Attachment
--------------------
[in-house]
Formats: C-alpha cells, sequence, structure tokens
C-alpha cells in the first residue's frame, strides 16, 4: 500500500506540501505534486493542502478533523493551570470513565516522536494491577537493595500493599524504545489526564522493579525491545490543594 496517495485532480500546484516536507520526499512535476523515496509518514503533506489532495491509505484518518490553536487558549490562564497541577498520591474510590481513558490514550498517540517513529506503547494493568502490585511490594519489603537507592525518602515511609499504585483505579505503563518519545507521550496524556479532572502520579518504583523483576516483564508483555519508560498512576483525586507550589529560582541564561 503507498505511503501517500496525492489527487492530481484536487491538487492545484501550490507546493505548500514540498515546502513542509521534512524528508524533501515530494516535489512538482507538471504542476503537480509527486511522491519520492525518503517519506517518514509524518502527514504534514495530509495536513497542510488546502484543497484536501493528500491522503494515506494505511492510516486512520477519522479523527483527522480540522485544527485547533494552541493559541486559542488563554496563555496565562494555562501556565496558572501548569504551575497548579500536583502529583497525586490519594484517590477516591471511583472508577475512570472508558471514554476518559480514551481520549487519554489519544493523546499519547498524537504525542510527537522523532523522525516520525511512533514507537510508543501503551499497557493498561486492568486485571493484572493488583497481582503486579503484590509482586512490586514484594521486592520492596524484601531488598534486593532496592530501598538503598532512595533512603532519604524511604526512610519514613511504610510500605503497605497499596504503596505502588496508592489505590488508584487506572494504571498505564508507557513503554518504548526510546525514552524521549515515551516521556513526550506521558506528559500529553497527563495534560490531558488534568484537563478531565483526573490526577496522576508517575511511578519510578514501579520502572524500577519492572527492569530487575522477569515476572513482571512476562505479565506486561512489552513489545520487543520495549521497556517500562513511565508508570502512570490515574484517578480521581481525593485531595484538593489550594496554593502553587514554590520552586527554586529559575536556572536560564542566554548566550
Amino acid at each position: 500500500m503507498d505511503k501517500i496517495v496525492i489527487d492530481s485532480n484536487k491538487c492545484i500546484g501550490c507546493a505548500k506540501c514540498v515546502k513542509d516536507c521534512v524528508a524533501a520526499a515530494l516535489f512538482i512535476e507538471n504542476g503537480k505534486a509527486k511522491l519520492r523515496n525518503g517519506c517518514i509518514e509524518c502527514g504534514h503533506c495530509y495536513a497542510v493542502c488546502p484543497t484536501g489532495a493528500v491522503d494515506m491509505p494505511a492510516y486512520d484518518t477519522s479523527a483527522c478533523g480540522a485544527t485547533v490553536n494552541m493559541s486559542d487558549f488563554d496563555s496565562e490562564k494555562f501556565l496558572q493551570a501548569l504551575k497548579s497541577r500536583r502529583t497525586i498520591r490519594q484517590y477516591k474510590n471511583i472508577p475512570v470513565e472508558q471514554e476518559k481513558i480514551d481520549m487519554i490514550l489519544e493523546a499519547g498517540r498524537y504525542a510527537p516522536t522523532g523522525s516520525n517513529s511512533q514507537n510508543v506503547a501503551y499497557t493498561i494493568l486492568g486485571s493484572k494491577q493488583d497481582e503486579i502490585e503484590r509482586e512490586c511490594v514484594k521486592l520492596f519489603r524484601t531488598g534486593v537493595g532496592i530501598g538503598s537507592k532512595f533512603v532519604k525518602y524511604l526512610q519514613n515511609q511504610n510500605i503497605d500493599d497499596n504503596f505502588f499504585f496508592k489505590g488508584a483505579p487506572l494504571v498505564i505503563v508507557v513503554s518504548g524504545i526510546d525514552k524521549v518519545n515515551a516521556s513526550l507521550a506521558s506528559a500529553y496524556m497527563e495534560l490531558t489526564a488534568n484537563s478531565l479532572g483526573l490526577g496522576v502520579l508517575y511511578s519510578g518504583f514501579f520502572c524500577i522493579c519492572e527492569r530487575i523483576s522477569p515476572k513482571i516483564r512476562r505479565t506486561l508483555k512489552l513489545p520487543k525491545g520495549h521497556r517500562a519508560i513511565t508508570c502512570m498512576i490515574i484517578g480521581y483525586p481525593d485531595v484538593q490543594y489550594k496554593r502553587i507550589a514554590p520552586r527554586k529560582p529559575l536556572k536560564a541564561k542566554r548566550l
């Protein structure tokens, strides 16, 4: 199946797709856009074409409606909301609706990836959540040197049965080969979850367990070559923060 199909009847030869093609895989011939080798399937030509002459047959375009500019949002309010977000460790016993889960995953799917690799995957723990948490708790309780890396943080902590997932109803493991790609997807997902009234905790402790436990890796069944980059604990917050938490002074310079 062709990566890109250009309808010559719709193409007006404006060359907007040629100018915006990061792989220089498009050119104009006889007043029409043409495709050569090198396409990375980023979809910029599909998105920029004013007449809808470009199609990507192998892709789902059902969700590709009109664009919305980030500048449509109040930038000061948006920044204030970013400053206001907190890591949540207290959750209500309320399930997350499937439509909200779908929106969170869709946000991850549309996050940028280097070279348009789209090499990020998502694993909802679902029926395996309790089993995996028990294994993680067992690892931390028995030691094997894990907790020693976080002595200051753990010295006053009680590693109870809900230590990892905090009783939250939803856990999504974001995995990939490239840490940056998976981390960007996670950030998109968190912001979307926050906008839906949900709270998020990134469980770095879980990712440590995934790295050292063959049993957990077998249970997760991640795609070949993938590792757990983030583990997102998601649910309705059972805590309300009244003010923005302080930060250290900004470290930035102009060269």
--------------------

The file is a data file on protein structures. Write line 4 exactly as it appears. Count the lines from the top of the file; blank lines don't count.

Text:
Amino acid at each position: 500500500m503507498d505511503k501517500i496517495v496525492i489527487d492530481s485532480n484536487k491538487c492545484i500546484g501550490c507546493a505548500k506540501c514540498v515546502k513542509d516536507c521534512v524528508a524533501a520526499a515530494l516535489f512538482i512535476e507538471n504542476g503537480k505534486a509527486k511522491l519520492r523515496n525518503g517519506c517518514i509518514e509524518c502527514g504534514h503533506c495530509y495536513a497542510v493542502c488546502p484543497t484536501g489532495a493528500v491522503d494515506m491509505p494505511a492510516y486512520d484518518t477519522s479523527a483527522c478533523g480540522a485544527t485547533v490553536n494552541m493559541s486559542d487558549f488563554d496563555s496565562e490562564k494555562f501556565l496558572q493551570a501548569l504551575k497548579s497541577r500536583r502529583t497525586i498520591r490519594q484517590y477516591k474510590n471511583i472508577p475512570v470513565e472508558q471514554e476518559k481513558i480514551d481520549m487519554i490514550l489519544e493523546a499519547g498517540r498524537y504525542a510527537p516522536t522523532g523522525s516520525n517513529s511512533q514507537n510508543v506503547a501503551y499497557t493498561i494493568l486492568g486485571s493484572k494491577q493488583d497481582e503486579i502490585e503484590r509482586e512490586c511490594v514484594k521486592l520492596f519489603r524484601t531488598g534486593v537493595g532496592i530501598g538503598s537507592k532512595f533512603v532519604k525518602y524511604l526512610q519514613n515511609q511504610n510500605i503497605d500493599d497499596n504503596f505502588f499504585f496508592k489505590g488508584a483505579p487506572l494504571v498505564i505503563v508507557v513503554s518504548g524504545i526510546d525514552k524521549v518519545n515515551a516521556s513526550l507521550a506521558s506528559a500529553y496524556m497527563e495534560l490531558t489526564a488534568n484537563s478531565l479532572g483526573l490526577g496522576v502520579l508517575y511511578s519510578g518504583f514501579f520502572c524500577i522493579c519492572e527492569r530487575i523483576s522477569p515476572k513482571i516483564r512476562r505479565t506486561l508483555k512489552l513489545p520487543k525491545g520495549h521497556r517500562a519508560i513511565t508508570c502512570m498512576i490515574i484517578g480521581y483525586p481525593d485531595v484538593q490543594y489550594k496554593r502553587i507550589a514554590p520552586r527554586k529560582p529559575l536556572k536560564a541564561k542566554r548566550l